A record of bias and incompetence disqualifies the The Centers for Disease Control (CDC) from further roles in creating public policy for treating patients in pain.
A recent article by Elizabeth G Dost in Newsweek Magazine is highly informative of the horrors -- and errors -- of prevailing public health policy concerning the management of severe chronic pain by means of clinically supervised prescription opioid pain killers. She writes:
“I’ve been a nurse for 30 years. Opioids saved my patients’ lives....As a registered nurse, I have been very familiar with opioids for years. Opioids are lifesaving and life-restoring medications. In acute care, they are essential for health, wellness, and recovery—both in short-term and long-term use....I have witnessed patients in excruciating pain find relief by taking opioids, allowing them to eat, sit up, walk, and engage in physical therapy. Throughout my career, I have consistently seen the beneficial use of opioid therapy...."
Dost has much further to offer that is worth reading.
Newsweek is only among the more recent mainstream media publications to confirm that CDC opioid prescribing guidelines have done enormous damage to millions of US pain patients and their clinicians. Other publications include Scientific American, the New York Times, and Washington Post. These harms have even been acknowledged by the CDC itself.
But the story doesn't end there. It is now recognized widely that the 2022 "updated" CDC opioid prescribing guidelines – despite giving lip service to individualized patient care -- simply continue the sorry record of 2016. We see persistent use of junk science in Morphine Milligram Equivalent Dose thresholds employed to promote one-size-fits-all thinking about treatment. Research has been conflated and cherry-picked. Sweeping conclusions have been drawn from weak data – or no data at all. Anti-opioid bias and outright fraud reign supreme.
We now know that there is no relationship between doctors prescribing to their patients versus either hospitalizations for opioid toxicity or mortalities in which a prescription opioid is believed to be a contributing factor. And there hasn’t been for at least 10 years, despite continuing CDC misrepresentation of this issue.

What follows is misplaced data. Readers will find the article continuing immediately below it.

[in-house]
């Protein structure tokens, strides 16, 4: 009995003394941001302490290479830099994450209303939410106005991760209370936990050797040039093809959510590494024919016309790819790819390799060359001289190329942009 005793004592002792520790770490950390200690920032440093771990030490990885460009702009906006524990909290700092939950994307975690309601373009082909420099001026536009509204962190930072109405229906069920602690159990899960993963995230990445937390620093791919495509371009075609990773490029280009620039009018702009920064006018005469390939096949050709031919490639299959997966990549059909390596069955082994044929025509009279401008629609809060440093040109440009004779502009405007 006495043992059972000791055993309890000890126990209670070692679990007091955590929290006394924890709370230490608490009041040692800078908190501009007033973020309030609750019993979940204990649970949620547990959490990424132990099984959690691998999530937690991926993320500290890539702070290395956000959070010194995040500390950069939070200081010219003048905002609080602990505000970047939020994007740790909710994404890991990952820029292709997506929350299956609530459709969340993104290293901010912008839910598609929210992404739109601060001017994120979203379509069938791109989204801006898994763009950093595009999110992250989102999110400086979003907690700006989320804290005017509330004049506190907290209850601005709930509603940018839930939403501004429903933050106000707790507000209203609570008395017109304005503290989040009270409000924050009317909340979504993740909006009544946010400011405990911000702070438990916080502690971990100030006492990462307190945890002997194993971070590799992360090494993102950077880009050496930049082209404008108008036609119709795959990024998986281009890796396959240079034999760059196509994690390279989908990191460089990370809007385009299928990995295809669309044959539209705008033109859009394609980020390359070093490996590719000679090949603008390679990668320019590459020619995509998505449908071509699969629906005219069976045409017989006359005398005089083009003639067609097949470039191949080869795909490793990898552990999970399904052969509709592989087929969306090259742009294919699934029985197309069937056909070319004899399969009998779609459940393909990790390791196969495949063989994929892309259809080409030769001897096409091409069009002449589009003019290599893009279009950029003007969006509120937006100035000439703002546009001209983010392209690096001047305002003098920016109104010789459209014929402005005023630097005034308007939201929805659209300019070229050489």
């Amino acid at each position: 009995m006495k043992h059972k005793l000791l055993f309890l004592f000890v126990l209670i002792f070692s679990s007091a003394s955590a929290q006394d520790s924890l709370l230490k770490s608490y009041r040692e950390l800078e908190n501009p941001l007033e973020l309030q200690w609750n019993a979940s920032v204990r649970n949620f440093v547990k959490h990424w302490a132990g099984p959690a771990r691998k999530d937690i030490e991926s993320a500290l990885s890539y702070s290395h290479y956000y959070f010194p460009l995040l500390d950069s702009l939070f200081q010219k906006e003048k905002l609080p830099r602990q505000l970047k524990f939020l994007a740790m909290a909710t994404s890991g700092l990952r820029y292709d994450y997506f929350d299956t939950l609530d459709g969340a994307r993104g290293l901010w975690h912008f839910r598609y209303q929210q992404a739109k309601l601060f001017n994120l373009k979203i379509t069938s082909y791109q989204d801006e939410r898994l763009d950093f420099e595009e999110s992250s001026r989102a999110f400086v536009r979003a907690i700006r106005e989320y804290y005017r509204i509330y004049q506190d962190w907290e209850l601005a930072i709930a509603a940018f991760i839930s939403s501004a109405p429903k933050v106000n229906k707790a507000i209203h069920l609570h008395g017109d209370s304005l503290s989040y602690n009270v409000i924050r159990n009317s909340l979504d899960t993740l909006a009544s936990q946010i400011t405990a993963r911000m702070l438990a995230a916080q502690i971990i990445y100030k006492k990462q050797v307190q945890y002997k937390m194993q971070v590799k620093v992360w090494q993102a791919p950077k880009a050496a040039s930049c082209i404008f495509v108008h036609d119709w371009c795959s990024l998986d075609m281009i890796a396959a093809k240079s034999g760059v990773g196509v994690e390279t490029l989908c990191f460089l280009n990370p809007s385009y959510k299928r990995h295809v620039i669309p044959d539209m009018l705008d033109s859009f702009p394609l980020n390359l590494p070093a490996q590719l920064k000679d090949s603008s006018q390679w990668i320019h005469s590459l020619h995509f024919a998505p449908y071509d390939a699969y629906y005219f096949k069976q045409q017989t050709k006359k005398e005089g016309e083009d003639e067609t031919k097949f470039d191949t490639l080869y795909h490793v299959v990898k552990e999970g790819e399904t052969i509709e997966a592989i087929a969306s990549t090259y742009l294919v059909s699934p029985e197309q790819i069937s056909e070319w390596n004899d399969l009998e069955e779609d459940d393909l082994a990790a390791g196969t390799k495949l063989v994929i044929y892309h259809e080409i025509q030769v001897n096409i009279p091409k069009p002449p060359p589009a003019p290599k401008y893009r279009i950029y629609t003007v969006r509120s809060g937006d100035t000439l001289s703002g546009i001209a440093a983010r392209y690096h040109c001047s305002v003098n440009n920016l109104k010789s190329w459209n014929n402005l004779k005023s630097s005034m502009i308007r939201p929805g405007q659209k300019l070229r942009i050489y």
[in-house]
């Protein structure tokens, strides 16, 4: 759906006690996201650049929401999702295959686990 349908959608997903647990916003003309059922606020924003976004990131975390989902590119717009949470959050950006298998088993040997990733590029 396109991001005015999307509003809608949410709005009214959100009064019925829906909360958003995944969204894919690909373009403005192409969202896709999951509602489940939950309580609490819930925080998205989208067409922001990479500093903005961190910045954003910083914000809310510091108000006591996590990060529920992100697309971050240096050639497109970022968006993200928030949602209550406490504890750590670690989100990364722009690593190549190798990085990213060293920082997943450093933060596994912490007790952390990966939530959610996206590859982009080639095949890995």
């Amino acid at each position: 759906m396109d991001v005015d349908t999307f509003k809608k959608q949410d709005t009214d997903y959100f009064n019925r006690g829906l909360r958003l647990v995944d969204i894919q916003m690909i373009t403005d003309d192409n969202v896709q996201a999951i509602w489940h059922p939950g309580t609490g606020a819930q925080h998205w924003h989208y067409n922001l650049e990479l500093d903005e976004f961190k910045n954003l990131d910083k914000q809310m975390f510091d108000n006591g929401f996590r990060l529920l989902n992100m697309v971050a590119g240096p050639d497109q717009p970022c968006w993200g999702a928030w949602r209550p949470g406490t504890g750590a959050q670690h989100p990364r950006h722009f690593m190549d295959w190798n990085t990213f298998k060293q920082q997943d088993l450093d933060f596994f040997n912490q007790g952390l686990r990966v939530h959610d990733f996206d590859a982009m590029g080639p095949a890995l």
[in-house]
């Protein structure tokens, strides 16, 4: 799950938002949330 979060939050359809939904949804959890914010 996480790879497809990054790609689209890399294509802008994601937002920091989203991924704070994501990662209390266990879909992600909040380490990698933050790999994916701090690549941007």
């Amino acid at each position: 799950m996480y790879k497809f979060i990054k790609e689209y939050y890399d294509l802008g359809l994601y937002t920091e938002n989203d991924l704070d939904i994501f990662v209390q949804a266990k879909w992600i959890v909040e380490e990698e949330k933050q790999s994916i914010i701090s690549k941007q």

Assertions of former CDC Director Thomas Frieden of a supposed cause-and-effect relationship between over-prescribing and the so-called "opioid crisis" were bogus as a three-dollar bill, even when he made them in 2016. Likewise, predetermined political agendas that drove the guideline writers are obvious in gross over-hyping of "risks" of opioid prescribing. CDC also ignored the wide variability in minimum effective doses and side effects between individual patients due to genetics. The 2022 guidelines mention genetics of metabolism just once and peripherally.
CDC has lost the public argument on health policy for treatment of chronic pain -- and with it, much of the credibility of the organization among both the public and professional clinicians. On the occasion of the departure of Rochelle Walensky from the organization, they have an opportunity to correct course and for once do the right things:
- Repudiate and withdraw the 2016 and 2022 opioid guidelines.
- Encourage the Veterans Administration to do the same.
- Notify all State Medical Boards and Departments of Health that CDC documents should no longer be used as references for State regulatory policy on controlled substances.
- Relinquish all future policy making roles in practice standards of pain medicine, in favor of clinician specialty academies supported by chronic pain patients and their knowledgeable advocates.
Absent these steps, a major house cleaning is long overdue among senior CDC staff. If they do not reform themselves, then legislators should do it for them -- to the applause of millions of doctors, patients and families harmed by CDC negligence and misdirection.
We Are A Nation In Pain and We Will Not Be Silenced!